During the surface interval, a new container of bait is lowered from a separate boat down to our second dive site and our guides elaborate on their job as shark feeders. They come from Beqa Island on the opposite site of Beqa Lagoon and they tell us that they are protected by a pact their ancestors made with the sharks. “We promised to never hurt sharks and in return they don’t bite us”. During the animated conversation we indulge ourselves, snacking on the offered cookies and coconut until we’re completely full. But meanwhile, deep down in the water and attracted by the irresistible scent of fish oil and tuna heads, increasing numbers of hungry apex predators anxiously await our return….
The grand finale
The setting of the second feeding session is once again an open central space lined by a wall, but this one is only 15 meters deep. Inside and near the wall we can see a perforated steel box on the bottom, containing the fish heads for the bull sharks. The shark feeder is flanked by two bodyguards this time, to stifle the possibility of an incident. The bull sharks are colossal and it is immediately obvious that this is no child’s play but a meticulously planned procedure built with expertise and experience. At first the sharks approach the feeders cautiously and calmly. But as the dive progresses, a few of the sharks get impatient and excited and things seem to get a bit hectic. While the group of feeding bull sharks passes, there are also still other sharks in the area and at certain moments the fish tornado moves right in front of our faces. But the guides have everything perfectly under control and any shark that falls out of line is immediately and decisively corrected using the push sticks. I don’t feel unsafe for a single moment.
After a quickly passing half hour, the show suddenly falls silent. The procession of bull sharks stops and the animals move to the background. I look up at the guides, reluctantly preparing myself to go back up, but then I see the reason for the abrupt change in atmosphere appearing. Long as a small submarine and with the unmistakable wide mouth and stripes on it’s back, the king of the Fijian waters has come to claim his share. A gorgeous tiger shark glides slowly and majestically into the open space. His confident, calm moves make it clear that he is very conscious of his power and size. He clearly knows that not a single animal in these waters poses a threat to him. The feeder holds up a large tuna head and we see him opening his enormous mouth while he slowly approaches the feeder. Its large teeth shine and a protective membrane covers its eyes before his massive jaws engulf the food. “What a incredible experience this is!”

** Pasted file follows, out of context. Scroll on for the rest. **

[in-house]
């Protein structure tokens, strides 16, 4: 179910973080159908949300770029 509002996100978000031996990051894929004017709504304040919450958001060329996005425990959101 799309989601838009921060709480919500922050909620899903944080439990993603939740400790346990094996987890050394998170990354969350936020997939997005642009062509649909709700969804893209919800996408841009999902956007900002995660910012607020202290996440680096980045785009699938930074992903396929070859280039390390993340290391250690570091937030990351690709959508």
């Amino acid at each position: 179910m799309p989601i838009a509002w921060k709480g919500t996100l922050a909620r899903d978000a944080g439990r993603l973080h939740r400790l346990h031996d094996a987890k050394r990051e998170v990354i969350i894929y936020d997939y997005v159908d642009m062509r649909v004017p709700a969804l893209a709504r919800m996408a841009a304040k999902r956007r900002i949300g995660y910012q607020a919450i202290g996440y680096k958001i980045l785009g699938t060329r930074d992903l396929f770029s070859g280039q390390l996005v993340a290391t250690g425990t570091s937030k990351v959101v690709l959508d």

The soul of the shark circus
The organization is sometimes criticized because the set up and interaction with the sharks is not natural and the sharks are conditioned by it. The owners of Beqa Adventure Divers (B.A.D.) confirm this themselves, but the show has a much bigger purpose than sensational entertainment by itself.
In 1999, when a dive guide made his first dive at a spot where, according to old sea charts, “Shark Reef” was situated, the only thing he found was a boring slope with debris, no sharks at all and barely some fish or coral growth. It was only after weeks of leaving bait behind, that he finally saw a couple of reef sharks. He then asked the elders of the villages responsible for the reef if he could bring divers along and feed the sharks. Every diver would pay a fee to the village if, in return, the villagers would stop fishing the reef. The elders agreed because they rarely caught any fish on the reef anyway.
Over the following years more and more sharks learned that the sound of a certain boat signaled a free meal. But the activity also attracted more and more other fish and the place gradually became a complete community, a vibrant local marine ecosystem. In 2004 the shark feeding sessions became so popular they were split between two organizations. By that time experts already counted 300 different fish species on Shark Reef, which by then had not been fished upon since five years. Consequently, the fish catches in the neighboring villages were also increasing while the reef owners’ income was secured by the divers’ fees.